You Can’t Change Him…But He Can Grow

You Can’t Change Him…But He Can Grow October 6, 2015

My wife and I went and saw a production of Guys and Dolls this past weekend, and got to hear Miss Adelaide sing,

At Wanamaker’s and Saks and Klein’s
A lesson I’ve been taught
You can’t get alterations on a dress you haven’t bought 

For those coming late to the story, the show concerns Miss Adelaide, a dancer at the Hot Box night club, and Miss Sarah Brown, captain of the Save A Soul Mission, who have both fallen in love with the wrong kind of guy.  Miss Adelaide has been engaged for fourteen years to Nathan Detroit, operator of an illegal crap game; and dewy-eyed idealistic Sarah falls for Sky Masterson, a high-flying gambler who woos her to win a bet.  Neither man behaves the way his lady wants him to; and finally Adelaide and Sarah decide to

Marry the man today
Rather than sigh in sorrow
Marry the man today
And change his ways tomorrow.

It’s funny in context, and flies completely in the face of today’s conventional wisdom: “You can’t change him.”  Women today are cautioned not to marry expecting to change their men; it doesn’t work.

Not a pit bull
Not a pit bull

And for once, surprisingly, conventional wisdom has the right end of the stick.  We are who we are.  To put it into figurative terms: If you want a retriever, don’t bring home a pit bull.  You can’t make an oak tree produce apples.  And if you befriend a rattlesnake you should lay in a supply of antivenin.

But on the other hand…saplings grow into majestic oaks.  Puppies grow into mature dogs.   It takes time; it takes two to five years before an apple tree bears fruit.  But it happens.  Men (and women!) are supposed to mature as well.  The difference is that trees and dogs have no choice about growing to maturity, given decent conditions.  Men and women have no choice but to grow bigger, but no one can force them to grow up.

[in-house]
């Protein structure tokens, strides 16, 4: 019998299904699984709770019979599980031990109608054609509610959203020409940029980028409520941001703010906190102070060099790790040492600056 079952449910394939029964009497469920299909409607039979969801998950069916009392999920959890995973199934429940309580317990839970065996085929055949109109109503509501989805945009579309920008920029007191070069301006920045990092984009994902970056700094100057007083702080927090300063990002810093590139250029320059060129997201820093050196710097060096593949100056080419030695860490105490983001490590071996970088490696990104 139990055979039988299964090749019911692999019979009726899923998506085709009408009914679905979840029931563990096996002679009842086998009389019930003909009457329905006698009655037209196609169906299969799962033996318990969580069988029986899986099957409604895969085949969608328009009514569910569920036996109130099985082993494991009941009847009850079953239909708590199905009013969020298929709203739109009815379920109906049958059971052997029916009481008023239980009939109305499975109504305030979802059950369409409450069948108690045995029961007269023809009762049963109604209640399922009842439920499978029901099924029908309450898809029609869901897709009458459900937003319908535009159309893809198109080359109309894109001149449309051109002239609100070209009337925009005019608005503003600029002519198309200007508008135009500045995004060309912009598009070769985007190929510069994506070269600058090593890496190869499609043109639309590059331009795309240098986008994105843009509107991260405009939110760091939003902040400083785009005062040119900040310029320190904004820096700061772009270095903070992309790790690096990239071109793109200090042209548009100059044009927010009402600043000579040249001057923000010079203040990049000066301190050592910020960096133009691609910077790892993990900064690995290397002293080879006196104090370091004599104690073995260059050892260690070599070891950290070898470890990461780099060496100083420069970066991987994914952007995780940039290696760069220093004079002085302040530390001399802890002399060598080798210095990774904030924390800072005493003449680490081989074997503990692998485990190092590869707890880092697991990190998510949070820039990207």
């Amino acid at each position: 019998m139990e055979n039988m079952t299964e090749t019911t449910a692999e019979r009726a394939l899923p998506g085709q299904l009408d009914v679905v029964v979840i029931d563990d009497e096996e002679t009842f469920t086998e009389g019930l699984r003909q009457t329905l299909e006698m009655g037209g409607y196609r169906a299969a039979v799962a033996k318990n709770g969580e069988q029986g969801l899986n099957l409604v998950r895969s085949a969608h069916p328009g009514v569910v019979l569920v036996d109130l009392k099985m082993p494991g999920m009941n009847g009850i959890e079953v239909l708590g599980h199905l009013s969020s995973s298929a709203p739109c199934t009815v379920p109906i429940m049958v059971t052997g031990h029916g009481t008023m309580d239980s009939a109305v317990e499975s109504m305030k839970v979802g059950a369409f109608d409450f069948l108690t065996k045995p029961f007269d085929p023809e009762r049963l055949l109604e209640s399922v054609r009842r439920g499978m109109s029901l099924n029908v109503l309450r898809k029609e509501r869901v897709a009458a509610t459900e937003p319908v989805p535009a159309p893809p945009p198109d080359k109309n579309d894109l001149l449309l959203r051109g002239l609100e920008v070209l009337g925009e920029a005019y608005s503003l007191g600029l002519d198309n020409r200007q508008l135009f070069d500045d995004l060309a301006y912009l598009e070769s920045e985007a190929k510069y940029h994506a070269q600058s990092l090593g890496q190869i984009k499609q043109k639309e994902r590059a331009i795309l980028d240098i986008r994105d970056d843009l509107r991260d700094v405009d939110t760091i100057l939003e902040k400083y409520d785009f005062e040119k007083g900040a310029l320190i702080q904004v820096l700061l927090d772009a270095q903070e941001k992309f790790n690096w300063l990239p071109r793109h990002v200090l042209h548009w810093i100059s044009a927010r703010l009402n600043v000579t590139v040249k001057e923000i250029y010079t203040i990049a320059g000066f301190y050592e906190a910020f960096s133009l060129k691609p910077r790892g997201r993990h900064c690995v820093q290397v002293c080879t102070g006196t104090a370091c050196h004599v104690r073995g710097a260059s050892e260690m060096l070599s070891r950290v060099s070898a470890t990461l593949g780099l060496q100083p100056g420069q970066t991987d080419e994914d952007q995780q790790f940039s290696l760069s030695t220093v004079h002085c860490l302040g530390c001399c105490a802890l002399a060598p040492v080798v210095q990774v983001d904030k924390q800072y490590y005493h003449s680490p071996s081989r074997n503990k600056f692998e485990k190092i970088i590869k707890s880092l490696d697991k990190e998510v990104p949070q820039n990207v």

Any society has its own notions about what constitutes acceptable “grown up” behavior, but the Church goes much further: to grow up, to attain the full stature of humanity, is to grow into Christ’s image: the glory of God is man fully alive, said St. Irenaeus.

It takes time.  It takes work.  It takes the will to grow.  And it takes grace.

And that’s one of the things sacramental marriage is for.

Marriage is intended to be a school of charity: a situation that leads us to grow as Christ wants us to grow.  It isn’t easy; it isn’t meant to be easy.  It takes work, and forbearance, and forgiveness, and a willingness to grow.  Mind you, it’s also a natural thing, a thing we men and women seek for its own sake despite its difficulties.

So yes: don’t seek to marry a clearly unsuitable partner; you won’t change him (or her), and it will only end in tears, or worse.  But do marry someone who clearly isn’t finished yet…and plan to grow up together.

____
photo credit: Again… via photopin (license)

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